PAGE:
Anders Gustavsson, Institutionen för pedagogik och didaktik, Stockholms universitet

Anders Gustavsson

Professor emeritus

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Works at Department of Education
Visiting address Frescativägen 54
Room 2634
Postal address Institutionen för pedagogik och didaktik 106 91 Stockholm


A selection from Stockholm University publication database
  • 2019. Noam Ringer (et al.). International journal of disability, development and education

    This study investigates parents’ lived experiences of having a child diagnosed with Attention Deficit Hyperactivity Disorder (ADHD). The aim was to explore parents’ meaning-making processes in relation to their children’s ADHD with a focus on understanding the impact that receiving a diagnosis had on the parents’ perceptions of, and ways of managing, their children’s challenging behaviours. Drawing on data collected through semi-structured interviews with 12 parents, we carried out a content analysis of the parents’ accounts, producing a range of categories describing different aspects of the parents’ meaning-making processes in relation to their child receiving an ADHD diagnosis. Five conceptual categories were identified, describing components of a process of adaptation through which the parents – using the diagnosis as a tool – were able to transform feelings of distress over their difficulties in managing their child’s challenging behaviours into feelings of being able to cope with these challenges of integrating the ADHD diagnosis into everyday family life. This research suggests that understanding the long-term processes involved in parents’ meaning-making of an ADHD diagnosis is important and can open up a pathway to developing initiatives to support parents in dealing with their child’s challenging behaviours in everyday life.

  • 2017. Anders Gustavsson, Anna Kittelsaa, Jan Tøssebro. European Journal of Special Needs Education 32 (4), 491-492
  • 2017. Anders Gustavsson, Anna Kittelsaa, Jan Tøssebro. European Journal of Special Needs Education 32 (4), 469-483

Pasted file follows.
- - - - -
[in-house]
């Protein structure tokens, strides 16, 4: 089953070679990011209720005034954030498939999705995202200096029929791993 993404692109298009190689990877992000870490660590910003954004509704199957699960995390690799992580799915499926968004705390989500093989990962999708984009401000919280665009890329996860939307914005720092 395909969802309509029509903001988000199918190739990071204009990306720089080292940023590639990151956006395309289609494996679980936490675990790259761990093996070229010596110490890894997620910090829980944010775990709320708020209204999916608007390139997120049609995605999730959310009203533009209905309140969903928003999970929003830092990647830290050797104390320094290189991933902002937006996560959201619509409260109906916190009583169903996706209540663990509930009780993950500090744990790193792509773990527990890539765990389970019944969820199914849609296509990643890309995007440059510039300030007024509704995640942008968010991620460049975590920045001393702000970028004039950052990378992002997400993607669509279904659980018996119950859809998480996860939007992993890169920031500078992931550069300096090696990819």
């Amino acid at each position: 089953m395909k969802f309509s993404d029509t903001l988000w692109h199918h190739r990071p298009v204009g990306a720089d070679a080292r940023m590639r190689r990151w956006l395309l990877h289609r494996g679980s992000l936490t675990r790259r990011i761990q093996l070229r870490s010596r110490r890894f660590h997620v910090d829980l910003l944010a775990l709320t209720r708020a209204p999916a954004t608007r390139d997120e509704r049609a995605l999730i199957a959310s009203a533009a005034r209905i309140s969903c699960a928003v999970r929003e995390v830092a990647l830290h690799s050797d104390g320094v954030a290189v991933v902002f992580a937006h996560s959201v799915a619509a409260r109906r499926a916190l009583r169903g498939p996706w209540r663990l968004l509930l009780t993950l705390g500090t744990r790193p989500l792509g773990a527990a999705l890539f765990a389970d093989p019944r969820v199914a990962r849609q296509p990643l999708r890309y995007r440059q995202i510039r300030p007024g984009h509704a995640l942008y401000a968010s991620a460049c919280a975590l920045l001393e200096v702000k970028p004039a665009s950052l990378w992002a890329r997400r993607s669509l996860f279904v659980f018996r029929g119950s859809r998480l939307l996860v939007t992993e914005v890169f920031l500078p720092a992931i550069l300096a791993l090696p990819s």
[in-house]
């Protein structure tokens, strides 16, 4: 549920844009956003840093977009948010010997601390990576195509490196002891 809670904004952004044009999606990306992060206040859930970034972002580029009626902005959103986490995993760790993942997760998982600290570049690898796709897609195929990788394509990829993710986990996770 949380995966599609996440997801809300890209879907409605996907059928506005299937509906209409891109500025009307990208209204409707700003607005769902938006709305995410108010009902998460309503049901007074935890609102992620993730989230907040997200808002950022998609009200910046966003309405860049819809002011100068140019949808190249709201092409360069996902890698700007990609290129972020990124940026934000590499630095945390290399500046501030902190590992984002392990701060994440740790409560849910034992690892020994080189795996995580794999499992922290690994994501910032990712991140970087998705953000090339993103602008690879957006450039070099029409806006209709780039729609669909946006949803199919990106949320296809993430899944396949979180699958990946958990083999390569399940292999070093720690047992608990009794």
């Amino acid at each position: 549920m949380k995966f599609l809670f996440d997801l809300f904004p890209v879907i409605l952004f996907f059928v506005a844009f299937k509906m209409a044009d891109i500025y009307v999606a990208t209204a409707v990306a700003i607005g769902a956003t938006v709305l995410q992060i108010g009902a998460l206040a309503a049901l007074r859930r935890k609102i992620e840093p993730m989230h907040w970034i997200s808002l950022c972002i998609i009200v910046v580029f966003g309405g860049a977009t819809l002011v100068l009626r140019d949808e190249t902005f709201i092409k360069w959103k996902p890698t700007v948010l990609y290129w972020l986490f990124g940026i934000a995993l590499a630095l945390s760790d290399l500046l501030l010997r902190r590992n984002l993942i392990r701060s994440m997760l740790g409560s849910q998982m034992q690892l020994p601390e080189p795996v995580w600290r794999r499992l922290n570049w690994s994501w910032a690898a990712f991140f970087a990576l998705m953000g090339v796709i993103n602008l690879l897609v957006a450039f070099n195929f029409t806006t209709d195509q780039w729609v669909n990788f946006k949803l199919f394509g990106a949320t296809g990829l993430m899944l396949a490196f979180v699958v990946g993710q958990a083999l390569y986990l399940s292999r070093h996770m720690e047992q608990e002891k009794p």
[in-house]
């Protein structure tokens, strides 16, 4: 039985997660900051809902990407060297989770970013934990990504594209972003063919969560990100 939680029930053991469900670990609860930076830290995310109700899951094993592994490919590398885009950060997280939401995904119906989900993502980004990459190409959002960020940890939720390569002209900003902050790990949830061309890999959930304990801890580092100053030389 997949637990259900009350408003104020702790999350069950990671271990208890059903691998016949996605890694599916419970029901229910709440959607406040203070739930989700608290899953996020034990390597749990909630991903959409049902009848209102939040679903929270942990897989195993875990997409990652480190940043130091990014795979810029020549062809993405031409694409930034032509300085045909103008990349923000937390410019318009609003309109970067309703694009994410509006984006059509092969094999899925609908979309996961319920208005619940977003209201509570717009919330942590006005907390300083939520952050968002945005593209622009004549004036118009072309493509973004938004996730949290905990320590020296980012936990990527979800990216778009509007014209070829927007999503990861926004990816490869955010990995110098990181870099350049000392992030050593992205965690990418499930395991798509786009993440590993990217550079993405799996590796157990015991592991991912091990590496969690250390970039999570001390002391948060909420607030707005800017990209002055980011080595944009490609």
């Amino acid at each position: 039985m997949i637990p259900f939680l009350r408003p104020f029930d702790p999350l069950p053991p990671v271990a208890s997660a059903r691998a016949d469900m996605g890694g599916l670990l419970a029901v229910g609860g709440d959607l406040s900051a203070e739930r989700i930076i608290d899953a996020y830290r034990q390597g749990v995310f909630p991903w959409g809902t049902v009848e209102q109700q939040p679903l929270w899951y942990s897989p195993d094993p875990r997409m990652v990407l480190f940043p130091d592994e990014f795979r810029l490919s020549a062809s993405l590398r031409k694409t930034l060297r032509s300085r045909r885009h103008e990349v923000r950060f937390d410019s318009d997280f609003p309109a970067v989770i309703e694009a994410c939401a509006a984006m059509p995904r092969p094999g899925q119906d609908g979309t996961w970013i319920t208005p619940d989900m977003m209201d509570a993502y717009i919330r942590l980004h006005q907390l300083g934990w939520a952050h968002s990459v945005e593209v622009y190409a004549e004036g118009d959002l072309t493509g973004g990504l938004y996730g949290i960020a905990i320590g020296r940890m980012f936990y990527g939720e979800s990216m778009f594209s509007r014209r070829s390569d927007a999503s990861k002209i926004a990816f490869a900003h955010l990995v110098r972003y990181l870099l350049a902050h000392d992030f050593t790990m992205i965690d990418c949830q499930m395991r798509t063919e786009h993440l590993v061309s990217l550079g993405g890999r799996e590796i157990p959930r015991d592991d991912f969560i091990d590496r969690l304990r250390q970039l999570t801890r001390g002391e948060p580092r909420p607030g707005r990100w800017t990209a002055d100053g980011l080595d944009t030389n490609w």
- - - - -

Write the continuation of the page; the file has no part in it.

A comprehensive review of educational interventions for pupils with intellectual disabilities showed that most studies report positive results for a variety of interventions. The aim of this article is to explore how these results can be understood. We draw on similar earlier findings concerning intervention effects in psychotherapy and social work, discussing the so-called Dodo bird conjecture, indicating that established methods for identification of evidence-based practices can provide false, positive results influenced by so-called common factors present in most interventions. In conclusion, we argue for a new paradigm of research on educational interventions for pupils with intellectual disabilities, replacing the present ambition to find evidence-based support for specific interventions in favour of a line of research exploring alternative explanations in terms of, for instance, common positive factors.

  • 2015. Anders Gustavsson, Catarina Nyberg. Childhood and disability in the Nordic countries, 69-84
  • 2016. Anders Gustavsson, Catarina Nyberg, Charles Westin. Alter;European Journal of Disability Research ;Journal Europeen de Recherche Sur le Handicap 10 (4), 310-326

    The objective of this article is to explore the complexity and continuity of self-identities of persons with intellectual disability. This is done by close reading of four life stories. The findings are that intellectually disabled people's self-identities are basically plural and fluid. A fruitful approach to understanding this plurality is given by positioning theory developed by Harre & Langenhove. We analyze the subject's sense of continuity in terms of our own concept of inner dialogue. Our point of departure is a review of literature with special focus on multiple identities. We distinguish between three strands of knowledge within this field: (1) sociological studies of other-defined, identities, which are hard to change; (2) psychological studies of dynamic, self-defined identities characterized by adaptation and continuity, and (3) discursive studies of fluid and plural self- and other-defined identities. The third strand has contributed significantly to the field of disability studies by transcending the classic dichotomy of normalcy or deviancy (of identity) of persons with intellectual disabilities. In our aim to probe deeper into the issues of plurality and continuity of self-defined identities, we turn to Stuart Hall's noteworthy text: Who needs identity?' (Hall & Du Gay, 1996). Hall proposes that a new direction for a theory of identity needs to build on input from discursive studies, but it should also embrace the question of how the subject maintains a sense of personal continuity.

Show all publications by Anders Gustavsson at Stockholm University

Last updated: February 12, 2020

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